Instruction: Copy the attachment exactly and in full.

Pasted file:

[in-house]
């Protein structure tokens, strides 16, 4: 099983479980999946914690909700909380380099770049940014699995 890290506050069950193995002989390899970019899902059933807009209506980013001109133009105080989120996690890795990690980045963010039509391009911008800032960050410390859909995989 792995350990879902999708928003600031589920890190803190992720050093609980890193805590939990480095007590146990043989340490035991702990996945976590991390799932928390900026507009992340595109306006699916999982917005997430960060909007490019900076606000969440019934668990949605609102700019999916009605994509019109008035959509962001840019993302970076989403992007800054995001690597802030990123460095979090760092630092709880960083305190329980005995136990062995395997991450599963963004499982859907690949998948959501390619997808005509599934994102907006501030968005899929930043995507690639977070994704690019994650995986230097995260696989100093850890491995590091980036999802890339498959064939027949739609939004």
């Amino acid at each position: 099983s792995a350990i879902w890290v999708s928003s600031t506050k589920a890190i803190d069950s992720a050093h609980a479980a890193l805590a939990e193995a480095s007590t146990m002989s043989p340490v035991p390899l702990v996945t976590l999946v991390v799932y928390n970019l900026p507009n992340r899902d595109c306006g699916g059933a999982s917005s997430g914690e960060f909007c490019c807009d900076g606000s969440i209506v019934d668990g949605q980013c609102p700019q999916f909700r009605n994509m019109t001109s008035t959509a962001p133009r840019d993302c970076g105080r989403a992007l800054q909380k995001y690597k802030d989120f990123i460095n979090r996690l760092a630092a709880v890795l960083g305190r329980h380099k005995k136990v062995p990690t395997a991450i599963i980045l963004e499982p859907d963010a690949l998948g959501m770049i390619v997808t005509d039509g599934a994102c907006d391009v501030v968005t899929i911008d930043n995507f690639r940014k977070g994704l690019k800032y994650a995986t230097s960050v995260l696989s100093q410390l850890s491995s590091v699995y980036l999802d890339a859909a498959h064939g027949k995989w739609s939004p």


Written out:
[in-house]
């Protein structure tokens, strides 16, 4: 099983479980999946914690909700909380380099770049940014699995 890290506050069950193995002989390899970019899902059933807009209506980013001109133009105080989120996690890795990690980045963010039509391009911008800032960050410390859909995989 792995350990879902999708928003600031589920890190803190992720050093609980890193805590939990480095007590146990043989340490035991702990996945976590991390799932928390900026507009992340595109306006699916999982917005997430960060909007490019900076606000969440019934668990949605609102700019999916009605994509019109008035959509962001840019993302970076989403992007800054995001690597802030990123460095979090760092630092709880960083305190329980005995136990062995395997991450599963963004499982859907690949998948959501390619997808005509599934994102907006501030968005899929930043995507690639977070994704690019994650995986230097995260696989100093850890491995590091980036999802890339498959064939027949739609939004």
């Amino acid at each position: 099983s792995a350990i879902w890290v999708s928003s600031t506050k589920a890190i803190d069950s992720a050093h609980a479980a890193l805590a939990e193995a480095s007590t146990m002989s043989p340490v035991p390899l702990v996945t976590l999946v991390v799932y928390n970019l900026p507009n992340r899902d595109c306006g699916g059933a999982s917005s997430g914690e960060f909007c490019c807009d900076g606000s969440i209506v019934d668990g949605q980013c609102p700019q999916f909700r009605n994509m019109t001109s008035t959509a962001p133009r840019d993302c970076g105080r989403a992007l800054q909380k995001y690597k802030d989120f990123i460095n979090r996690l760092a630092a709880v890795l960083g305190r329980h380099k005995k136990v062995p990690t395997a991450i599963i980045l963004e499982p859907d963010a690949l998948g959501m770049i390619v997808t005509d039509g599934a994102c907006d391009v501030v968005t899929i911008d930043n995507f690639r940014k977070g994704l690019k800032y994650a995986t230097s960050v995260l696989s100093q410390l850890s491995s590091v699995y980036l999802d890339a859909a498959h064939g027949k995989w739609s939004p």